Principles and Practices of Herbalism

Herbs can help promote a harmonious rhythm and balance in your pet's mind, body, spirit, and environment.

Old ways die hard-especially when we have been raised with them. In our society, mainstream approaches to health maintenance focus on symptomatic intervention. Typically, when a person or animal gets sick, the conventional practitioner works to identify and suppress uncomfortable or unsightly symptoms in order to achieve immediate relief. As children, most of us are taught time and again to confront fever with pain relievers such as aspirin, acetaminophen, or ibuprofen; dandruff with shampoos; and constipation with laxatives.

But what about the causes of these discomforts? Are we really taking a curative approach toward a fever if we don’t recognize its origin and its purpose? Why do we have dandruff anyway? Why are our animals suffering with chronic constipation? These are questions that are addressed by the holistic herbalist-one who looks at the body as an entire, intricately balanced biocommunity of countless organs, chemicals, microorganisms, and life energies. From a holistic perspective, the herbalist realizes that all body functions are interdependent and that physical or emotional discomforts do not represent the totality of a health crisis but only the body’s conveyance of an underlying imbalance or crisis-a state of “disease.”

Unlike conventional Western medicine, the focus of holistic healing is not to kill or cut out disease as it occurs, but to reestablish and maintain holistic homeostasis, the state of harmonious balance and rhythm among mind, body, spirit, and environment. For most of us, this involves putting some old predispositions aside, revving up the imagination, and engaging in some open-minded observation. We don’t need bioscience degrees to embrace the principles of effective herbalism, but we are required to view health and healing from a much deeper perspective-one that takes into account not only the discomforts of disease but also the totality of wellness.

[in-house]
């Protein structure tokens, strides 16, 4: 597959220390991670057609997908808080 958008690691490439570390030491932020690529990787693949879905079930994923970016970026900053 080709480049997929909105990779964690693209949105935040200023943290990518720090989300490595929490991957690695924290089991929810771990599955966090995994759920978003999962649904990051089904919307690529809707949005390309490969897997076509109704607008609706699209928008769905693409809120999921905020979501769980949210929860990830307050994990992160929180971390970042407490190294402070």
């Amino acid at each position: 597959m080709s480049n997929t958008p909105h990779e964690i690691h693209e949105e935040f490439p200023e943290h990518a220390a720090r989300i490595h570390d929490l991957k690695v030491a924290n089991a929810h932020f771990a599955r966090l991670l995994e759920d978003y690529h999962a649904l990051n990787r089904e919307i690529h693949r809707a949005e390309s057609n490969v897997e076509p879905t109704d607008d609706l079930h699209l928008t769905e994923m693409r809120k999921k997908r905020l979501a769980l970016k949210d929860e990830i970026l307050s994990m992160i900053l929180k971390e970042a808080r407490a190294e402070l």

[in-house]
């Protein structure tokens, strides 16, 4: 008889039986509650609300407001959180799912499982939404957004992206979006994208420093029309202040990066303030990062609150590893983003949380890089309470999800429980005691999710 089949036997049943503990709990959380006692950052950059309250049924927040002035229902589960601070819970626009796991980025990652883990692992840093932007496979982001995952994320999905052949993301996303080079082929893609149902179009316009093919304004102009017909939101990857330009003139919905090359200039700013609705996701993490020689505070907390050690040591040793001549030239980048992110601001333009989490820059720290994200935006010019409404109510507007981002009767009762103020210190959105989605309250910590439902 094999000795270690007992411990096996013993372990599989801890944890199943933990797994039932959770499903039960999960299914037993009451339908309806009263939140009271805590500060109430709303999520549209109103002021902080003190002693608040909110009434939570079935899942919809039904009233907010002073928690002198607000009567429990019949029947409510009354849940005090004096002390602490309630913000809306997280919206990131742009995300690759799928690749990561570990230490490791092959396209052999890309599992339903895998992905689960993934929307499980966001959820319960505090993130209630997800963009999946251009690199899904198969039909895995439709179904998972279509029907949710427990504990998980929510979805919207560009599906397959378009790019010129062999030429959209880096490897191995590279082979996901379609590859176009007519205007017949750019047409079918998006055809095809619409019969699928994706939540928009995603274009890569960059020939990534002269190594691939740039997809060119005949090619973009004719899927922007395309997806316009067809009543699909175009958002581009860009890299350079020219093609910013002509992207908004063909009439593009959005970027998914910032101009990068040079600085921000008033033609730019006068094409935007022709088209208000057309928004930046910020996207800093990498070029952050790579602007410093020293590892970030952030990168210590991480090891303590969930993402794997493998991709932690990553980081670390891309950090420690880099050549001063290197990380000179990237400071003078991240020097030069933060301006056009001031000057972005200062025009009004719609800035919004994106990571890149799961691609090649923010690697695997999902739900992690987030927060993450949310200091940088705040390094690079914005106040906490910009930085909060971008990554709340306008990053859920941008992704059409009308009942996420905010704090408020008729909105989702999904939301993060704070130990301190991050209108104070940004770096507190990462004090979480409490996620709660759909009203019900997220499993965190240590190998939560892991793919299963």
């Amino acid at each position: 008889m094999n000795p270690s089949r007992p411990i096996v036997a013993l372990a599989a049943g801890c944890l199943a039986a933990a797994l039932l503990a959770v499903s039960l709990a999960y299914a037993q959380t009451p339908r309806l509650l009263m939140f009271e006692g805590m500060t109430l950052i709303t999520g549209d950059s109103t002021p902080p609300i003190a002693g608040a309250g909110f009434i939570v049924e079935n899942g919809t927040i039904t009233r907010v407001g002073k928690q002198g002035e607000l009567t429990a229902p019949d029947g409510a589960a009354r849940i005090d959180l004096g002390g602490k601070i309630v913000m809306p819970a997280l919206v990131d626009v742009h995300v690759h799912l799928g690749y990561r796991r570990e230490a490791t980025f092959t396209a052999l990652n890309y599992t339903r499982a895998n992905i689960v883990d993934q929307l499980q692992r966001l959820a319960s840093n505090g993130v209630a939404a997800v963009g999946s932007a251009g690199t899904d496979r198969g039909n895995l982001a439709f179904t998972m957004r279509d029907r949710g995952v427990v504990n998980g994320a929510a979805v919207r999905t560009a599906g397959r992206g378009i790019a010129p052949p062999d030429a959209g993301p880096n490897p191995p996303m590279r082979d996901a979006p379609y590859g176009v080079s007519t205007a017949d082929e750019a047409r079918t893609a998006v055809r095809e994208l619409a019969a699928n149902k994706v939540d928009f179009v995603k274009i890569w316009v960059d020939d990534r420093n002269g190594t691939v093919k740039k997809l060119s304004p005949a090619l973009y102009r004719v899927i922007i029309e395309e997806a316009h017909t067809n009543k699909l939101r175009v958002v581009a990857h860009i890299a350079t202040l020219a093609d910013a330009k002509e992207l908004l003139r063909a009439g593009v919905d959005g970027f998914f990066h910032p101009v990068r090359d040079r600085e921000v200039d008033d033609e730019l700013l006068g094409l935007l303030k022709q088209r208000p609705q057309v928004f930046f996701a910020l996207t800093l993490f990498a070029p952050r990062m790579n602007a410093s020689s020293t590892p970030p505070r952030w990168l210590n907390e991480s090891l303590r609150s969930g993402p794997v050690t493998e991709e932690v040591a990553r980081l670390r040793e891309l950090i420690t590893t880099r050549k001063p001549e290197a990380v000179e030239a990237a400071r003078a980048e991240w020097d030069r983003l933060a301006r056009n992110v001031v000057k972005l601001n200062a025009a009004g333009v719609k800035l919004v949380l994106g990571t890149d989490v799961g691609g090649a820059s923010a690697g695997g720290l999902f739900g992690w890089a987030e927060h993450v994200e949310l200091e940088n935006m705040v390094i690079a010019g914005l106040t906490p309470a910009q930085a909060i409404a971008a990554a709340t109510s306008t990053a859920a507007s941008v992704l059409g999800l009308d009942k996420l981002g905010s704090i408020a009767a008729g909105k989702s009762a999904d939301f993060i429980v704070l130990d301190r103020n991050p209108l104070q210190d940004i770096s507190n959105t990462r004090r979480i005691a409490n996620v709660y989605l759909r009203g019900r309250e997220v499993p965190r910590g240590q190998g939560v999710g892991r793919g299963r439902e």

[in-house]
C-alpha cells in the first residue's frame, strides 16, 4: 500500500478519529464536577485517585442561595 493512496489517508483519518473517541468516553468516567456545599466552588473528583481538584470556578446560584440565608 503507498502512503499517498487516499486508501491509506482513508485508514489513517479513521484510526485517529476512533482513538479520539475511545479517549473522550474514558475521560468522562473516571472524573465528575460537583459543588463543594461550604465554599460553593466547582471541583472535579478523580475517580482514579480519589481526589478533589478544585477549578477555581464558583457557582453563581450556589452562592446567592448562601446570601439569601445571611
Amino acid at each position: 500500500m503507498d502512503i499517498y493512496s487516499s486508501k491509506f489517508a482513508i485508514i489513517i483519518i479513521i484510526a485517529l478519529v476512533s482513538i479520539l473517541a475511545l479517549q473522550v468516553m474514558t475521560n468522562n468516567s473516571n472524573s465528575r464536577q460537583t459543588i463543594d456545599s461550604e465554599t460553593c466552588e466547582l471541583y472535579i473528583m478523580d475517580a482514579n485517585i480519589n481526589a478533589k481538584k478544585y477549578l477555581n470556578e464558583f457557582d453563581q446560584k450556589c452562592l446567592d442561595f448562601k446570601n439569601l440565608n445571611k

Western society is spoiled by the concept of making problems go away quickly so we can get on with life. Rather than taking the longer route toward finding a true cure, the conventional goal is to find a quick-fix solution to the inconveniences of a crisis. Herbs are often employed in much the same capacity. The greatest healing potential of herbs, however, does not emanate from their uses as natural drug alternatives but from the holistic principles and philosophies that enable us to use them in support of a body’s natural healing mechanisms.

The holistic herbalist looks beyond the symptoms of disease to identify and correct their underlying causes. An herbalist strives to understand the harmonious checks and balances that are required among all physical and nonphysical aspects of mind, body, spirit, and environment.

In addition to complete nutrition, a body sometimes requires a specialized source of stimulation or systemic support in order to maintain a state of health and well-being. This is where herbs come in.

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